‘Old relatives,’ Khushi told Arnav vaguely when he asked her about the people she was visiting. ‘My mother’s side.’
‘Your mother belongs to Chandernagar,’ he looked at her in surprise. Arnav had insisted on taking her to Chandernagar. He had a meeting there, he said. Sitting with him in the confines of the car was intimidating. The smell of his cologne enticed her senses. It was difficult not to. In a white polo neck and a faded jeans, and the sun twinkling through the car window behind him, the man looked gorgeous.
‘No’ she shook her head. ‘No. Just some distant relatives live here. Cousins and all.’ Despite her uneasiness with the topic, Khushi tried to smile
‘Why haven’t you met them till now? You’ve been here for months,’ he persisted.
‘We…we aren’t close. The family fell out years ago. So I had been dithering. Not sure how they would receive me.’
‘Oh. Want me to be with you,’ he shot her an earnest glance.
Khushi shook her head, warmed by his offer. ‘It’s ok. I think it’s best if I see them on my own.’ She was touched by the concern. Though their friendship was just a few hours old, he was ready to lend her the support. She wondered what would he would say if she told her, it wasn’t distant relatives. It was her maternal grandparents, her nana and nani who had disowned her mother when she had gotten pregnant without getting married. Would he be able to piece the story together?
Khushi gazed out of her window. As they rounded a bend, she could see Chandrataal, bathed in sunshine, on a green hill. She tried to envision the mansion as hers. After all Aarvind Malik had bequeathed it to his lost child. And she could easily prove she was that child.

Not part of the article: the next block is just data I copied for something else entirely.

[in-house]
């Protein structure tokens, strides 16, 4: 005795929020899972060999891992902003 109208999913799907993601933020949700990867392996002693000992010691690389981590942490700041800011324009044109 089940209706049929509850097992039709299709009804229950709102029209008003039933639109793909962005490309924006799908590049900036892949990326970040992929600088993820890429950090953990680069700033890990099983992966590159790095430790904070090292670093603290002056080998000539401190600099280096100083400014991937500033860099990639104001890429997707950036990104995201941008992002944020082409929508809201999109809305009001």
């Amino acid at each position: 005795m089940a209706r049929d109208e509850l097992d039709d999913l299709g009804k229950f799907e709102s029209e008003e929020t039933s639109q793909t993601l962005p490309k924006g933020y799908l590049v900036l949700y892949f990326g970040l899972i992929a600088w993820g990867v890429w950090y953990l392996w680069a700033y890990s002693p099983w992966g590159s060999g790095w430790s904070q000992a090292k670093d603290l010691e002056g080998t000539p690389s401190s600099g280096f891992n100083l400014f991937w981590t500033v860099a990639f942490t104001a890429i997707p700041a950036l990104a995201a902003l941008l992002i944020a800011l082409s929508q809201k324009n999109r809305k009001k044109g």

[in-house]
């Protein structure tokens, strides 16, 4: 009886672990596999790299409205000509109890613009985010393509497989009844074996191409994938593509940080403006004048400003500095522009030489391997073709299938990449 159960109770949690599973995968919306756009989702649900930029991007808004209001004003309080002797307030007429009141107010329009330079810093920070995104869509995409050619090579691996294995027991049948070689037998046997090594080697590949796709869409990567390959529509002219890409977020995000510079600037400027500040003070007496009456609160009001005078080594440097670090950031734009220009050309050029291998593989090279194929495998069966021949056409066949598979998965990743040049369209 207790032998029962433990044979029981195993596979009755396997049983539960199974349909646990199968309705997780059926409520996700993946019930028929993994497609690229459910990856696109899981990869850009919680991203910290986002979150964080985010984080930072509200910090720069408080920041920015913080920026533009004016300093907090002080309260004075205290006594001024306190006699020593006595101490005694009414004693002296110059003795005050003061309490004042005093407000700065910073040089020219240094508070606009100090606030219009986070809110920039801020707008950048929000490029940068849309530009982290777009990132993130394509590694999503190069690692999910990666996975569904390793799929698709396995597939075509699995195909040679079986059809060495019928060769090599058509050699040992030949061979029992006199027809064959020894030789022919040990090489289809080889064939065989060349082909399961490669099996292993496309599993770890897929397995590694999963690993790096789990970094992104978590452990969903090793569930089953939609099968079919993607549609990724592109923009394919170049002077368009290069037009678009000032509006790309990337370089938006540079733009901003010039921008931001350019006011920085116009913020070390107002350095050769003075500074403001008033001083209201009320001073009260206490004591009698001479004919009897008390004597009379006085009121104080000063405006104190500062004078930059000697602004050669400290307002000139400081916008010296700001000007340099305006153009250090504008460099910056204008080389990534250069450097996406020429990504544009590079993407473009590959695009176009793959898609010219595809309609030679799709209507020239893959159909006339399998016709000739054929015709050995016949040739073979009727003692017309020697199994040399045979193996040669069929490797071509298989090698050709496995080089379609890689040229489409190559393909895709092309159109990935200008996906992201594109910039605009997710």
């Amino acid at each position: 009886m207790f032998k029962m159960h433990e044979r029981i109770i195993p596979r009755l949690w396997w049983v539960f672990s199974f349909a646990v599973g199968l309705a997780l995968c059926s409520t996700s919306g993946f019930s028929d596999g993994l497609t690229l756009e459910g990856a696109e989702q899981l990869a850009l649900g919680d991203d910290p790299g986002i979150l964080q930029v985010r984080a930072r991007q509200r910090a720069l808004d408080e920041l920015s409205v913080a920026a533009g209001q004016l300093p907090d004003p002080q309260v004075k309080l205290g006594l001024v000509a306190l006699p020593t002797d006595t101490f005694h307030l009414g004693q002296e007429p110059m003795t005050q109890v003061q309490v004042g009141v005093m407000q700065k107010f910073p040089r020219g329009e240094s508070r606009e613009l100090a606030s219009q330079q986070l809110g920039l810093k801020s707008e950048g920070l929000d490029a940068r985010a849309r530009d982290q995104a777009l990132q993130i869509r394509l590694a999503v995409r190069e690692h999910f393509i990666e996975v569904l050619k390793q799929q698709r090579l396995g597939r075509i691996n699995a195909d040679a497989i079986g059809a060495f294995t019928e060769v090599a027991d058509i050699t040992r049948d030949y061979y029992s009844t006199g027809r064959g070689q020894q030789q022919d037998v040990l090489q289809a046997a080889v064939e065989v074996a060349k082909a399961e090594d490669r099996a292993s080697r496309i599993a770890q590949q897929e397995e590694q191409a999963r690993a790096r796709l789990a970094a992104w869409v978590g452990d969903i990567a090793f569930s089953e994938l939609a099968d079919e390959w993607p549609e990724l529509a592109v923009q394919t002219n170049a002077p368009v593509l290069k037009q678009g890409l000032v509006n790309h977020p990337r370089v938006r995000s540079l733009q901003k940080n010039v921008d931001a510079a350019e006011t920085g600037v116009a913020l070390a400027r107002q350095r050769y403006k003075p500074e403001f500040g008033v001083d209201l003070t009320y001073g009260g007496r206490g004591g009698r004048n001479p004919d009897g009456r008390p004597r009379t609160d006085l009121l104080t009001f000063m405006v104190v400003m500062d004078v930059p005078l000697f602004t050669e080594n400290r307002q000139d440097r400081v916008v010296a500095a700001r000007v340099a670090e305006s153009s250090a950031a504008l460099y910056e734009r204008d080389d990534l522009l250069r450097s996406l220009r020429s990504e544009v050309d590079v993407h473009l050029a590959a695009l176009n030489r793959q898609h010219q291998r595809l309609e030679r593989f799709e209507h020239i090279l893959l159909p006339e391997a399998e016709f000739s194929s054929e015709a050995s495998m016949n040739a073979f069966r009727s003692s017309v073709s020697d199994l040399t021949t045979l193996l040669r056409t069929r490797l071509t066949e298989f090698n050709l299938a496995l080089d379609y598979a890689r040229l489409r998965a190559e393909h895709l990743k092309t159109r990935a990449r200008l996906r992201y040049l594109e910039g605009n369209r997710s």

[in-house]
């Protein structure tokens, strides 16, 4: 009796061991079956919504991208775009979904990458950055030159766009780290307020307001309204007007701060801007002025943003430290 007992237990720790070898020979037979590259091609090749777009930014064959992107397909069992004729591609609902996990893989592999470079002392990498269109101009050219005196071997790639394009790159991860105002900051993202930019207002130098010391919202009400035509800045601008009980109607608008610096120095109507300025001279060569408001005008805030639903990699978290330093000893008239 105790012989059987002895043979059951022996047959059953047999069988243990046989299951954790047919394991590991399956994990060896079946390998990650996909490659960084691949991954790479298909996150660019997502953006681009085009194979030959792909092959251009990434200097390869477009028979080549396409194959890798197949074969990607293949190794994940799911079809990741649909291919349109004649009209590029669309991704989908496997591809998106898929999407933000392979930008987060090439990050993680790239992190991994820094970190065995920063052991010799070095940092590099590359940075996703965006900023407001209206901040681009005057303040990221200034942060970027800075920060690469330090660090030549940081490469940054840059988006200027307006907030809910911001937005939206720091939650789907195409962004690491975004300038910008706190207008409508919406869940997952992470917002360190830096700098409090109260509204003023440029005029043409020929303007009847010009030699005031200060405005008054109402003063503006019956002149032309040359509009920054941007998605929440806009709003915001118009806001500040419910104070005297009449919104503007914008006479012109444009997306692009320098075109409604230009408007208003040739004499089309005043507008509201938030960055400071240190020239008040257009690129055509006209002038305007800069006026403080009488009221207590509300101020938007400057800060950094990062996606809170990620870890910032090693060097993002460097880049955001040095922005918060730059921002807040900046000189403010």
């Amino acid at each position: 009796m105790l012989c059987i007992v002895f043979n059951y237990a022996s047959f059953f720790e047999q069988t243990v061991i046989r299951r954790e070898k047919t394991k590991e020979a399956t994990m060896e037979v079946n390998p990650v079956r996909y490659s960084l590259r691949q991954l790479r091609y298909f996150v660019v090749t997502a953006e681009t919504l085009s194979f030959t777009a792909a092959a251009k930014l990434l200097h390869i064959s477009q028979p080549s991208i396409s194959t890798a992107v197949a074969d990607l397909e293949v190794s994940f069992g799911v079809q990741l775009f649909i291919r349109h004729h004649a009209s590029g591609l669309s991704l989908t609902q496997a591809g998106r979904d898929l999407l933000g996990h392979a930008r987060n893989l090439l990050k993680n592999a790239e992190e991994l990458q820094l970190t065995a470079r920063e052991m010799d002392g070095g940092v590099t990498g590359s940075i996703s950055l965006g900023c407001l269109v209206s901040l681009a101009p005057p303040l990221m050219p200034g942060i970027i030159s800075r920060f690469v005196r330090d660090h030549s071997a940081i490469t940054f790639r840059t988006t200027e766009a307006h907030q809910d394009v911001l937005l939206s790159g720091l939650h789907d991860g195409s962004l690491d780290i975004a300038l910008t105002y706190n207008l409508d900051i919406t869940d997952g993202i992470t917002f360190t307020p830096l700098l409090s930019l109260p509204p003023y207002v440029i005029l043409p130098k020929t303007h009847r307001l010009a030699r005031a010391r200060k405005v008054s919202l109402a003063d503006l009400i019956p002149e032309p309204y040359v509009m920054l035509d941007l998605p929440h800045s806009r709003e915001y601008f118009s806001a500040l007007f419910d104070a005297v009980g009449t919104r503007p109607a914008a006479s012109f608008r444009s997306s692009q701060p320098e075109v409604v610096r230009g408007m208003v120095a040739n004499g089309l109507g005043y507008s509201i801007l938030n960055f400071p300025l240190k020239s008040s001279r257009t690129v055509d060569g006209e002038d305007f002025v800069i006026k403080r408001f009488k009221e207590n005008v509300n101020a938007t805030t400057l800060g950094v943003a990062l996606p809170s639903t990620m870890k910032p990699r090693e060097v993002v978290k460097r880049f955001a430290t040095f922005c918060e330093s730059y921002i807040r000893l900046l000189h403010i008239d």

But the mansion didn’t evoke any sense of belonging – the one that her little flat brought in Delhi or even the warmth that rushed through her at the picture of her step family’s house in Mumbai. She thought of the man next to her and felt a surge of sadness. Arnav and Anjili- both of them loved Chandrataal. It was evident in the way Anjili had lovingly restored it although she knew it would soon be lost to her. Arnav’s anger in itself showed the extent of his hurt. Her mind wandered to Arvind Malik and Khushi discovered that Anjili’s story had blunted the edge of her anger towards him. She still felt for her mother’s sufferings but now she could no longer blame them on Arvind Malik.
She had already made up her mind. The past was too painful to be raked up once again. She knew her mother would not want anything to do with the Chandrataal. She had moved on. Khushi herself felt ready to leave the past to where it belonged and move ahead.
So she decided to keep quiet. The charitable trust worked for abandoned women and orphaned children and Anjili and Arnav identified with the cause. No need to cause friction when things in all probability would fall in place. Once three years deadline was over, and the mansion passed on to the trust, Arnav as well as Anjili would soon forget their anger and hurt. And she would finish her restoration work and move back to Delhi.
The mansion disappeared from sight. Khushi took a deep breath and turned away. Arnav was driving smoothly. The car was automatic and the bad leg did not pose much of a problem. The walking stick rested to the door.
‘Whom are you seeing?’ Khushi asked.